Bank of America announced a raft of changes among its senior leadership Friday, including naming a new CFO and propelling three women to the bank’s management team.
The moves, shuffling more than a dozen executives, come less than two weeks after the bank announced two of its mainstays — Vice Chair Anne Finucane and Chief Operating Officer Tom Montag — are retiring at the end of the year.
The bank is promoting Alastair Borthwick, previously its president of global commercial banking, to CFO, effective in the fourth quarter, the bank said Friday. The bank’s current CFO, Paul Donofrio, will become a vice chairman overseeing sustainable finance. Borthwick had led commercial banking since 2012 and previously worked at Goldman Sachs.
Bank of America’s longtime chief technology and operations officer, Cathy Bessant, will become the bank’s vice chairman of global strategy, a position that bases her in Europe. Some of her previous role will be taken on by Aditya Bhasin, who was named chief technology and information officer.
Tom Scrivener will become Bank of America's chief operations executive, the bank announced Friday. Among other responsibilities he will oversee the bank's Paycheck Protection Program (PPP) forgiveness effort.
Bhasin and Scrivener are among five new additions to Bank of America’s senior management team. The other three — Holly O’Neill, Lauren Mogensen and Wendy Stewart — are women.
O’Neill will become the Charlotte, North Carolina-based lender’s head of retail banking. She most recently led consumer client services at the bank.
O’Neill succeeds Steve Boland, who will become the chief administrative officer (CAO) and continue in his role as vice chair of the bank’s diversity and inclusion council.
Boland’s stint as CAO comes as the bank’s current chief administrative officer, Andrea Smith, a 34-year bank veteran, is retiring at the end of the year, the bank announced Friday.
Smith isn’t the only Bank of America executive retiring. The bank’s general counsel, David Leitch, is also calling it a career — albeit next year, the lender announced. Mogensen will step into the general counsel role.
“As we focus on the path ahead and what it requires, and individuals decide they are ready to transition and/or retire, we are able to promote and expand colleagues from inside the company resulting in new opportunities, smooth transitions, and continued momentum,” Bank of America CEO Brian Moynihan said in a memo Friday. “Core to our long-term progress is our ongoing effort to develop generations of diverse leaders who are deeply experienced and energized to drive the company’s growth.”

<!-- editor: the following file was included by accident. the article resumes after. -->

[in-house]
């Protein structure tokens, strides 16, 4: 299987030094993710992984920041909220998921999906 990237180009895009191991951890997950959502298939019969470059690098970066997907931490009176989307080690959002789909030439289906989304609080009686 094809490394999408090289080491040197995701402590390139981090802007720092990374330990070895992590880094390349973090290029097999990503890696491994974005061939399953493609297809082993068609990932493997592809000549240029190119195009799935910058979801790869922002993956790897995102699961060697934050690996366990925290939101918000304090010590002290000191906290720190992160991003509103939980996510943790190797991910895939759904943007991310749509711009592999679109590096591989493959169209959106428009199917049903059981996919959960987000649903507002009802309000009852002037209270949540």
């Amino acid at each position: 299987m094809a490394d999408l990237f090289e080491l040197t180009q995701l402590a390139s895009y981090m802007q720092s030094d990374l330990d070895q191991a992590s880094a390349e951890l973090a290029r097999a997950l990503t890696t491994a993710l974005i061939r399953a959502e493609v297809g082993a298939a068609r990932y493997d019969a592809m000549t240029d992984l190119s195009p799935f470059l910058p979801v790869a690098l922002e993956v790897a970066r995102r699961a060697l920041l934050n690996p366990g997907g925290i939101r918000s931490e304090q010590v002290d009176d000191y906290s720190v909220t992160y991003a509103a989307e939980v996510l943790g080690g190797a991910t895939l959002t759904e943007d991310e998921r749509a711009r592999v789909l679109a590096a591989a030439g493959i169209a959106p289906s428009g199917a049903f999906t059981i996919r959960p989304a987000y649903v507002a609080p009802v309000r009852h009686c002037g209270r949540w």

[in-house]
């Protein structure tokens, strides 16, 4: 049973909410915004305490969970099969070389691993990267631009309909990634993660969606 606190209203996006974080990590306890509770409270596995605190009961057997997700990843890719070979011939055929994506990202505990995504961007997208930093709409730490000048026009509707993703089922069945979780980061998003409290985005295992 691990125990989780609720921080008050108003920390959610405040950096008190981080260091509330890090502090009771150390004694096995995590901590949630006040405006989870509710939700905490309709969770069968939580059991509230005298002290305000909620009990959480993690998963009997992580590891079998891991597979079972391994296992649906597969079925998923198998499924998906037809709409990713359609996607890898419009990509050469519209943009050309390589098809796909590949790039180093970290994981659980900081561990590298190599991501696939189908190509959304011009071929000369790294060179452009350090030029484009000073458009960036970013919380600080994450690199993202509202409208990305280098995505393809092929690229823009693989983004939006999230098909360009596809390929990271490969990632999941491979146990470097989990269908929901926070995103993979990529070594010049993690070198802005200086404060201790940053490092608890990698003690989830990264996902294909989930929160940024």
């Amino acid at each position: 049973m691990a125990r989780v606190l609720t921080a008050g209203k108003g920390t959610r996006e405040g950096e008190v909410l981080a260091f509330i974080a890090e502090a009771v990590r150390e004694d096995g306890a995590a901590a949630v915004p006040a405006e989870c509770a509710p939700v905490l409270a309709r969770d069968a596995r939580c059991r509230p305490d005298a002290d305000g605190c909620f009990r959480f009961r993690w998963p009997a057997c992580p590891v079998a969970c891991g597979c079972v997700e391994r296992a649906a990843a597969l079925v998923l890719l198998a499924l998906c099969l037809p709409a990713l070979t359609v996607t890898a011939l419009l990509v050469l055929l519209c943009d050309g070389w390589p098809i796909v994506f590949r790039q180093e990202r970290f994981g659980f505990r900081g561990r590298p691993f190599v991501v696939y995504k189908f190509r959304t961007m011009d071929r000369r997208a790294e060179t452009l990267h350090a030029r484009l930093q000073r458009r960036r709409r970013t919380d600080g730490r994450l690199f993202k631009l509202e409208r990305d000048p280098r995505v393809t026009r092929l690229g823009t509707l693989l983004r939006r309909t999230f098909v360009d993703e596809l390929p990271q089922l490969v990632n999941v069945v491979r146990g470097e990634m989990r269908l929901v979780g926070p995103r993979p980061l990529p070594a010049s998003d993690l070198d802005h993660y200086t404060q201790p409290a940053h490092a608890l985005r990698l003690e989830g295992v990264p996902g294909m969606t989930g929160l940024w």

Another of Bank of America’s longtime executives, Dean Athanasia, will take on more responsibility. In addition to the consumer and small-business units he leads, he’ll take on oversight of the commercial banking prong Borthwick is leaving behind.
Stewart, whom the bank named president of global commercial banking and a member of the senior management team, will report to Athanasia.
"These changes position the company with highly energized leaders who are committed to driving Responsible Growth through its second decade," Moynihan said in Friday's release, using the "responsible growth" moniker to label the era that has paralleled his tenure atop the bank.
The bank confirmed to the Financial Times on Friday that Moynihan “is planning to stay as chairman and CEO through this decade."
Bank of America is hardly the only large U.S. bank to shuffle its C-suite this year.
JPMorgan Chase in May promoted Marianne Lake and Jennifer Piepszak to become co-heads of the bank’s consumer and community banking unit, putting two women in a position to potentially succeed Jamie Dimon as CEO.
Morgan Stanley, two days later, tapped Ted Pick and Andy Saperstein as co-presidents of the bank, setting up a potential two-person race to become CEO after James Gorman. Concurrently, the bank also named a new CFO and a co-head of strategy.
And Citi, in March, became the first U.S.-based Wall Street bank with a woman CEO, when Jane Fraser ascended to the top role.
Moynihan, too, isn't the only big-bank CEO who, despite title changes beneath him, intends to hang on at the top. JPMorgan, in giving Dimon a "special award" of 1.5 million, 10-year share options in July, reflected its board’s "desire" that he "continue to lead the Firm for a further significant number of years."